Tuesday, April 20, 2010

Why you should read A.O. Scott's writing

In an oddly roundabout way, the recent announcement of At the Movies' cancellation introduced me to A.O. Scott's writing. I don't mean his movie reviews; I'm talking about his columns on films.

Thanks to "following" Scott and his soon-to-be former co-host Michael Phillips on Twitter, I've been introduced to thoughtful, well-rounded articles by Scott on the imminent demise of the TV show as well as the portrayal of violence in Kick-Ass.

There was a point in reading the column on the cancellation where I started cheering. Not because a quality television show was going off the air. Rather it was how Scott explained that the fears of film criticism's death have been professed before. Many, many, many, many times before.

Referring to a 1990 piece by Richard Corliss called “All Thumbs, or, Is There a Future for Film Criticism?,” Scott wrote, "The threat Mr. Corliss identified has migrated to the Internet, where self-credentialed commenters snark and snipe and where the simple binary code of the thumbs-up or thumbs-down voting that Mr. Siskel and Mr. Ebert trademarked has been supplanted by the crunched numbers of the Metacritic score."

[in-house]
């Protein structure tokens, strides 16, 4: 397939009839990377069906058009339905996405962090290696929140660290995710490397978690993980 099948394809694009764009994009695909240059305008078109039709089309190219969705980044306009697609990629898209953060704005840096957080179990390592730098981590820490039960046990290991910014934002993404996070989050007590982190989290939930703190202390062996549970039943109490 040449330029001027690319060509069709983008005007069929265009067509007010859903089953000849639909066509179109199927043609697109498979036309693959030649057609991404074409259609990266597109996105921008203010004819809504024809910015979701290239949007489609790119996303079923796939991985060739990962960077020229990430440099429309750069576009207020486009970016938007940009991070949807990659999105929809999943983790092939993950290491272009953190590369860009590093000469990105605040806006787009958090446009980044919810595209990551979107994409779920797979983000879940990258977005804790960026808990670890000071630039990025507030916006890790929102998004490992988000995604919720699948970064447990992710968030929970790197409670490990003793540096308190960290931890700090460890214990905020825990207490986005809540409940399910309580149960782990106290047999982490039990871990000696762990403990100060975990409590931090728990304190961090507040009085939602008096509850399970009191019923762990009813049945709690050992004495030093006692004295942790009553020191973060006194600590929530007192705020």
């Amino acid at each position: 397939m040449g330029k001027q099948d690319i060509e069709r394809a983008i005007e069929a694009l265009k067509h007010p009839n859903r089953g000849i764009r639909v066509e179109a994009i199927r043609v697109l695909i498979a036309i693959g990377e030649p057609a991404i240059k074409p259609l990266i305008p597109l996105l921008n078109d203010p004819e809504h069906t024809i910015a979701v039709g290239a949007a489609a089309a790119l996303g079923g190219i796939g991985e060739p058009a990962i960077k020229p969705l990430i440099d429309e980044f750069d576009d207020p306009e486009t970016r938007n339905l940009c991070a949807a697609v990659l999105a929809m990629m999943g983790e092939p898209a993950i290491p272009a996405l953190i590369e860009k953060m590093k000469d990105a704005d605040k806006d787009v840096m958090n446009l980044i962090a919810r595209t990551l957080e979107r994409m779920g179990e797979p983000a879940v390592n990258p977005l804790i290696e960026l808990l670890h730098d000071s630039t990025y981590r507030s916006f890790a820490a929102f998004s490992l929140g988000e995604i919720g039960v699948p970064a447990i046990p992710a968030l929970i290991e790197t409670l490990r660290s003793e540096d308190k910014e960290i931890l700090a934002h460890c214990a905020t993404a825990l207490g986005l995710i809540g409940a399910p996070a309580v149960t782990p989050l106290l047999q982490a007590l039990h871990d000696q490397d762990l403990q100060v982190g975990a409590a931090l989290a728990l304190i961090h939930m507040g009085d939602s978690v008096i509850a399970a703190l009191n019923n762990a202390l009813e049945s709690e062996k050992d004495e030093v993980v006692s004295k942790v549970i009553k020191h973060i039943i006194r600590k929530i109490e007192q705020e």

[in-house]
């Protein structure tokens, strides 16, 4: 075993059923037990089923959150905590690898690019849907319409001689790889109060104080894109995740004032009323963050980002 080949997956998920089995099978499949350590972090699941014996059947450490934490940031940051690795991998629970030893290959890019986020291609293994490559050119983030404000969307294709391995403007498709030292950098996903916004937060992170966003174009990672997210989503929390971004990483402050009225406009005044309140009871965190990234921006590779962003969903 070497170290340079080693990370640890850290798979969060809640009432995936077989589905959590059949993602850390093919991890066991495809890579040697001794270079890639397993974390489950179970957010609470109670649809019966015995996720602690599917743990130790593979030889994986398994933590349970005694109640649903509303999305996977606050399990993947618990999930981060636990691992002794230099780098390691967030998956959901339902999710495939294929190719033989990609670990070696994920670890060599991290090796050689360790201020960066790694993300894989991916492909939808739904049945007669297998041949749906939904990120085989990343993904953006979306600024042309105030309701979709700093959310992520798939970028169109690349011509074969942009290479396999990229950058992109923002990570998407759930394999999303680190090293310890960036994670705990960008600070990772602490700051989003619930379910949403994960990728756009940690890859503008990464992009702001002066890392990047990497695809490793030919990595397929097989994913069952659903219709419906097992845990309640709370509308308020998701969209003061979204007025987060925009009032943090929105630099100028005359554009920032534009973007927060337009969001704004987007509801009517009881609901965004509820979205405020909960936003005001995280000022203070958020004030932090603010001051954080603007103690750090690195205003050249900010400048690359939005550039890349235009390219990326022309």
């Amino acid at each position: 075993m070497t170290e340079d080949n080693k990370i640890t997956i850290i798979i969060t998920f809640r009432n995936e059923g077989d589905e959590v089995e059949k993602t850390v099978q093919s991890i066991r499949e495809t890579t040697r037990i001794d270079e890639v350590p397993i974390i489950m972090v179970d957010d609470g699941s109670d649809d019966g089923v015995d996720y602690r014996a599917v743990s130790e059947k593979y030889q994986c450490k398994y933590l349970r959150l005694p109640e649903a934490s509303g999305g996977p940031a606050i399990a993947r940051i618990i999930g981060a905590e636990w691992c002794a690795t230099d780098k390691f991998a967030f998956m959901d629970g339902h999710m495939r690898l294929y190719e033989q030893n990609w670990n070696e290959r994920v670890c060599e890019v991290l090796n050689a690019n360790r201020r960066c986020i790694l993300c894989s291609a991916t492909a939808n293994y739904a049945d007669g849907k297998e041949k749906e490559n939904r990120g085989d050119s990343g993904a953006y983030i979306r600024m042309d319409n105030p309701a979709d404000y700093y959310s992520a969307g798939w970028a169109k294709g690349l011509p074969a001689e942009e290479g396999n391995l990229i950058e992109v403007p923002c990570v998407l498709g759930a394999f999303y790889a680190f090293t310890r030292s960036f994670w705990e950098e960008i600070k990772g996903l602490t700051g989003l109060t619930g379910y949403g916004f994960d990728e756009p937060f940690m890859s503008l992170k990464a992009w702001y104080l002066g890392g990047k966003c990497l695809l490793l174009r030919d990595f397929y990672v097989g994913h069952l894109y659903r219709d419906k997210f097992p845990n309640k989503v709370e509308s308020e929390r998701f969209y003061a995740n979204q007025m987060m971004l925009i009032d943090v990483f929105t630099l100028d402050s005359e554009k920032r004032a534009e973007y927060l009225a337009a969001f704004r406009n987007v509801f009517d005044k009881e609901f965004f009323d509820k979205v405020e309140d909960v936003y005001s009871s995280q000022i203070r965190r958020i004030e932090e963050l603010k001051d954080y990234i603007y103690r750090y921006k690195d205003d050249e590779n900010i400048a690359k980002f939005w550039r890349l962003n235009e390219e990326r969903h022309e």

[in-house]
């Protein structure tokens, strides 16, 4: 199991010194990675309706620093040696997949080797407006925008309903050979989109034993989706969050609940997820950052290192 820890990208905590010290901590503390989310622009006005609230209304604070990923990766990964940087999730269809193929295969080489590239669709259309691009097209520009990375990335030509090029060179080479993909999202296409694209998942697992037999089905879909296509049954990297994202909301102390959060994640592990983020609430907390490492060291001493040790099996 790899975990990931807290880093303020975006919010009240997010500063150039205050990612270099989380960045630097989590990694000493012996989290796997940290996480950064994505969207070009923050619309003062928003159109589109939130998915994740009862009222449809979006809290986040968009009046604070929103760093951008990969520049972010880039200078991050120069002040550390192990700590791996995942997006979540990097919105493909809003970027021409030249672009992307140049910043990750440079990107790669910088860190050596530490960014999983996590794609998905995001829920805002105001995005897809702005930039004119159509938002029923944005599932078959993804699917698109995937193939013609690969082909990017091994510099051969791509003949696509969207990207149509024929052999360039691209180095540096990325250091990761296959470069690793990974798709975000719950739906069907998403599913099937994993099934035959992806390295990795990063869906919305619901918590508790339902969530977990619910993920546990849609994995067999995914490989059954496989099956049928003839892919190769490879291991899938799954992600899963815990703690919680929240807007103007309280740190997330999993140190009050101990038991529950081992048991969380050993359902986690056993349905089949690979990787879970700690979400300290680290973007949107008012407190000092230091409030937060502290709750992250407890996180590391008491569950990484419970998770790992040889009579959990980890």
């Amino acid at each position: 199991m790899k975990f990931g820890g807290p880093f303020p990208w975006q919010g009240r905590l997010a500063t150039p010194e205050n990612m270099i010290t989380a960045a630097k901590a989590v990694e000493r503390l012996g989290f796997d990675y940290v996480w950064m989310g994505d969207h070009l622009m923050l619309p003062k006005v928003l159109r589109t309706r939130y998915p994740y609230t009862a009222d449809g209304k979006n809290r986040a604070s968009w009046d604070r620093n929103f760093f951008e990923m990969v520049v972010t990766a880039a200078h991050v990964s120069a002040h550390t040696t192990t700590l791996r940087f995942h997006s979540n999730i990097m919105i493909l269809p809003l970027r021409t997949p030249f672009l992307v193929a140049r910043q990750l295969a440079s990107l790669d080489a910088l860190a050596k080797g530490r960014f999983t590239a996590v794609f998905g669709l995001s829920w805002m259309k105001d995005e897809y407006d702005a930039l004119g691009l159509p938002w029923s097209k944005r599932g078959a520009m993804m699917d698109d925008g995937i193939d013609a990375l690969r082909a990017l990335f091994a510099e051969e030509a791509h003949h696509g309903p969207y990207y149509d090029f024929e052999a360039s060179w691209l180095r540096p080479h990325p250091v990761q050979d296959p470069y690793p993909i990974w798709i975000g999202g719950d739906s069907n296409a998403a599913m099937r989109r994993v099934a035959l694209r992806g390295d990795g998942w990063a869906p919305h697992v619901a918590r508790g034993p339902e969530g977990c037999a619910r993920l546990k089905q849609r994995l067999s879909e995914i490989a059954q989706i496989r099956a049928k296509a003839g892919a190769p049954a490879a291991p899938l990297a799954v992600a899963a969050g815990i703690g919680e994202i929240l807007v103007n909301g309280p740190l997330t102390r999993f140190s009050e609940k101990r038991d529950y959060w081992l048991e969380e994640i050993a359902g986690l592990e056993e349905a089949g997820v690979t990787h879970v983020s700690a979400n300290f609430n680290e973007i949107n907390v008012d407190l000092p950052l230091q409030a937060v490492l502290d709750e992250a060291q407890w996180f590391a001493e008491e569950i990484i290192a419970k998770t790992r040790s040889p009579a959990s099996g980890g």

I don't know about you, but it sure is nice to read somebody who isn't yelling essentially the same cries as Shaggy and Scooby-Doo towards the end of almost every Scooby-Doo episode: "We're goners!"

Basically, the archetypes and stereotypes stick around over the years. They just change shapes over time.

In regards to the violence in Kick-Ass, whether it's offensive or cartoonishly over-the-top, Scott reminds readers that people were outraged with the violence in Bonnie & Clyde and The Wild Bunch when they were first released in theaters. The context of the day is key, and that's something that is too often missing in discussions like this.

I will admit tremendous bias because I'm quite the fan of writers who go about writing this way. This approach is by no means an admission that "nothing" is "new." Instead, it's something that calms people down before they decide to jump in bed with despair.

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